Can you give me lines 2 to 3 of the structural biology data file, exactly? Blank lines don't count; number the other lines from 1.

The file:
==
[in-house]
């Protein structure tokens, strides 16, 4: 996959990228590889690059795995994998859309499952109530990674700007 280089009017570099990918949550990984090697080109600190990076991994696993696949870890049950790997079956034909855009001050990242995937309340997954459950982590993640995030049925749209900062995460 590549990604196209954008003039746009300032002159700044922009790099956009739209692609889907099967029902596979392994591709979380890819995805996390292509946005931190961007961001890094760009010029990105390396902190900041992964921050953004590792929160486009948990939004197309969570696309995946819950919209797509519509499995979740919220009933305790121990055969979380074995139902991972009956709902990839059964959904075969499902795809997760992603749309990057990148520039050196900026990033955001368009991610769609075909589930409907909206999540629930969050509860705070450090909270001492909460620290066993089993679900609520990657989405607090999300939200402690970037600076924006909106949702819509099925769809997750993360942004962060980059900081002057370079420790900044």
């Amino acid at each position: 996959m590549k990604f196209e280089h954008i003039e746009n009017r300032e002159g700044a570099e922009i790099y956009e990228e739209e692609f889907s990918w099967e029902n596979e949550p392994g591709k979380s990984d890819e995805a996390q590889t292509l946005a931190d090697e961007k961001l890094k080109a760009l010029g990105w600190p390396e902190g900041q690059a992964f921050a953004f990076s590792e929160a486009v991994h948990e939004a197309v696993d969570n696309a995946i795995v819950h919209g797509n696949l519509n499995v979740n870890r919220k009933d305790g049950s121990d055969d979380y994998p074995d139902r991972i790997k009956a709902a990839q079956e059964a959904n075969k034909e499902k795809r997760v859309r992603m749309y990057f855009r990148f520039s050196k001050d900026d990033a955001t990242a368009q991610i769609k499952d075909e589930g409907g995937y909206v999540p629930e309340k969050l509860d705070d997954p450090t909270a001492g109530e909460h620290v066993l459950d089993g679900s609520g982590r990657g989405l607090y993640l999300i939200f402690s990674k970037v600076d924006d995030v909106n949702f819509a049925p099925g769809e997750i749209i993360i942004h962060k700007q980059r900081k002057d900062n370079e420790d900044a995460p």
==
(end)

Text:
């Protein structure tokens, strides 16, 4: 996959990228590889690059795995994998859309499952109530990674700007 280089009017570099990918949550990984090697080109600190990076991994696993696949870890049950790997079956034909855009001050990242995937309340997954459950982590993640995030049925749209900062995460 590549990604196209954008003039746009300032002159700044922009790099956009739209692609889907099967029902596979392994591709979380890819995805996390292509946005931190961007961001890094760009010029990105390396902190900041992964921050953004590792929160486009948990939004197309969570696309995946819950919209797509519509499995979740919220009933305790121990055969979380074995139902991972009956709902990839059964959904075969499902795809997760992603749309990057990148520039050196900026990033955001368009991610769609075909589930409907909206999540629930969050509860705070450090909270001492909460620290066993089993679900609520990657989405607090999300939200402690970037600076924006909106949702819509099925769809997750993360942004962060980059900081002057370079420790900044």
């Amino acid at each position: 996959m590549k990604f196209e280089h954008i003039e746009n009017r300032e002159g700044a570099e922009i790099y956009e990228e739209e692609f889907s990918w099967e029902n596979e949550p392994g591709k979380s990984d890819e995805a996390q590889t292509l946005a931190d090697e961007k961001l890094k080109a760009l010029g990105w600190p390396e902190g900041q690059a992964f921050a953004f990076s590792e929160a486009v991994h948990e939004a197309v696993d969570n696309a995946i795995v819950h919209g797509n696949l519509n499995v979740n870890r919220k009933d305790g049950s121990d055969d979380y994998p074995d139902r991972i790997k009956a709902a990839q079956e059964a959904n075969k034909e499902k795809r997760v859309r992603m749309y990057f855009r990148f520039s050196k001050d900026d990033a955001t990242a368009q991610i769609k499952d075909e589930g409907g995937y909206v999540p629930e309340k969050l509860d705070d997954p450090t909270a001492g109530e909460h620290v066993l459950d089993g679900s609520g982590r990657g989405l607090y993640l999300i939200f402690s990674k970037v600076d924006d995030v909106n949702f819509a049925p099925g769809e997750i749209i993360i942004h962060k700007q980059r900081k002057d900062n370079e420790d900044a995460p």